Lynn Deutsch said being elected as the city’s next mayor validates her vision that Dunwoody is ready to move beyond just providing basic services to its residents and to begin to create a city where people want to live, work and play.

Deutsch, who served two terms on the City Council, defeated Terry Nall on Nov. 5 and will be sworn in as mayor on Jan. 2. She said she is ready to begin implementing a vision that includes vibrant commercial areas, multiuse paths and sidewalks for more connectivity, an arts and culture scene – attributes that residents have been consistently telling her they want to see in the city as well, she said.

Lynn Deutsch, center, celebrated her victory as the city’s next mayor at her Nov. 5 election party with supporters Steven Strasberg, left, and Jill Vogin. (Dyana Bagby)

“There was a real risk of the city just staying in the same place and continuing down a path … of doing nothing but paving a few roads, fixing some intersections and maybe adding another park, while every community around us is doing more to meet their citizens’ needs,” she said.

During the city’s first decade after it was incorporated in 2008, the mayors and councils made great strides in repairing and installing new infrastructure, she said. The Dunwoody Police Department is one of the best in the state and the city’s parks and trails are also some of the best in the area, she said.

“Now that we’ve done all that, what comes next?” she asked.

“People overall are happy with police things well, we can imagine what else we can be,” she said. “And I think that’s the referendum of the last eight years.”

Deutsch said she plans to convene a meeting with all DeKalb mayors within the first three months in office to address serious issues facing the DeKalb County School District, including overcrowding, redistricting and facilities maintenance.

Schools are not under the city’s control, but Deutsch said Dunwoody and other municipalities can collaborate with DeKalb Schools to come up with a strategy to determine what role local governments can play in helping to solve the problems.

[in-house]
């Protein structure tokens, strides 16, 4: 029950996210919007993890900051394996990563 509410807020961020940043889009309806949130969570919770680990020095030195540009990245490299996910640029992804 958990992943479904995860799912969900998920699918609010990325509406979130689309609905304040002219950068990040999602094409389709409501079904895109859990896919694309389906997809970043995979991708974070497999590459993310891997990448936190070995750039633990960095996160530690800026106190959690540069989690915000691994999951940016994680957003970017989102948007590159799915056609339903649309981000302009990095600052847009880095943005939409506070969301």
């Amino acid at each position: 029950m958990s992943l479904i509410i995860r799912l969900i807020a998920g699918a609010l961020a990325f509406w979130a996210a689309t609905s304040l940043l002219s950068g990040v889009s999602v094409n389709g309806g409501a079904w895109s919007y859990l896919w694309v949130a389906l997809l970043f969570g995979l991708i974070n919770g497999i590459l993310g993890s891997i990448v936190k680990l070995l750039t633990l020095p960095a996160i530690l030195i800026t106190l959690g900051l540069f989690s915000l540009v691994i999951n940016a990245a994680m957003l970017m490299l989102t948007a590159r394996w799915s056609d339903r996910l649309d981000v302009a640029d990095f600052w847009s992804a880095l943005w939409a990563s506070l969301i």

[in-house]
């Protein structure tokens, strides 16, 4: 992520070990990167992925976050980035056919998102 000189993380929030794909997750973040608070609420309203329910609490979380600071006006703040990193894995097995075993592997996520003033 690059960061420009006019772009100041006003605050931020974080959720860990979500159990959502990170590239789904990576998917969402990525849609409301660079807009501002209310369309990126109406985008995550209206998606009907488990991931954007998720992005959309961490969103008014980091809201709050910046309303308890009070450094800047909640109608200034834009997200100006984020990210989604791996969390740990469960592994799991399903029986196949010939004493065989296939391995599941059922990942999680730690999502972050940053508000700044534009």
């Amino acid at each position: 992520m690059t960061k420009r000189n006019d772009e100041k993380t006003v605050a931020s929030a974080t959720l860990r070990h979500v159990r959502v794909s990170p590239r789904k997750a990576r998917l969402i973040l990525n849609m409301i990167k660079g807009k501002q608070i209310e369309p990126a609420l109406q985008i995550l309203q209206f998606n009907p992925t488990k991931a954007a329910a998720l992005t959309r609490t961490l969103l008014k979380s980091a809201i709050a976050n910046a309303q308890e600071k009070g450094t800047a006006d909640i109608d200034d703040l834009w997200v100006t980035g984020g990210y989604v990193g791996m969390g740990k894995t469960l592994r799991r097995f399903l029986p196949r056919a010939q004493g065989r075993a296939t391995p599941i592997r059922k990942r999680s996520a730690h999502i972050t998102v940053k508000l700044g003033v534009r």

She’s also focused on “getting a strong handle” on ways to revitalize the 165-acre Dunwoody Village overlay at the intersection of Mount Vernon and Chamblee-Dunwoody roads that has long been considered the “heart” of the city.

The overlay includes privately owned commercial areas with restaurants and retail surrounded by residential neighborhoods. The commercial areas include several surface parking lots with no green spaces and different-sized streets and sidewalks that are not friendly to pedestrians or bicyclists. Making the city safer for pedestrians, cyclists and others who don’t drive in cars is also a priority, she said.

She said in talking to people ranging from older residents to the youngest families on the campaign trail, many said the same thing – they feel the city lacks a true town center.

“What I want for Dunwoody residents is to feel like they can spend their leisure time in Dunwoody and not feel like they have to add to the regional traffic problem by getting in their car and driving two cities over for dinner or to take an art class or see a play or even go to a playground,” she said. “That’s what I think the next 10 years [of cityhood] are about.”

Strategies she said she’s ready to take on next include: gathering public input on the city’s year-long process beginning in January to update its comprehensive plan; working with federal and state agencies to get funding for more trails across the city; and using hotel-motel tax dollars to expedite building a park and trails in Perimeter Center.

“We have thousands of residents who live in Perimeter Center and they have no public park,” she said. “And I feel strongly that the people who work in Perimeter Center should not have to drive to get lunch. There are so many options to eat there and we should make it safe for them to walk … and that means less traffic.”

Deutsch said it is crucial that Dunwoody participates in in regional and state discussions with agencies like the Georgia Department of Transportation, the Atlanta Regional Commission and MARTA. Their plans directly impact the city, she said, and she wants to make sure Dunwoody has a voice.

Deutsch made headlines earlier this year protesting GDOT’s plan to add toll lanes on I-285. She expects the toll lanes to severely impact the Georgetown community. She once even said she would lay down in front of a bulldozer to stop the project. Now, she said, it’s clear GDOT “will just run over me.”

Working with GDOT on mitigation is now her focus, she said. That includes having the agency build sound walls before construction begins, even if it means relocating the sound wall after the project is finished, she said. She also said she wants to convince GDOT to build a multiuse trail on Cotillion Drive that the city was ready to move forward on, but had to stop because of the plan for toll lanes.

The city’s next decade also includes preserving and enhancing the city’s numerous neighborhoods that, Deutsch said, make Dunwoody the “best place to live.”

“I want Dunwoody to be relevant and for it to be people’s first choice to live and have a business,” she said. “Truthfully, there is no better place to raise a family than Dunwoody and I wouldn’t trade this city for anything.

“My election validates my vision and I’m really excited for Dunwoody’s future.”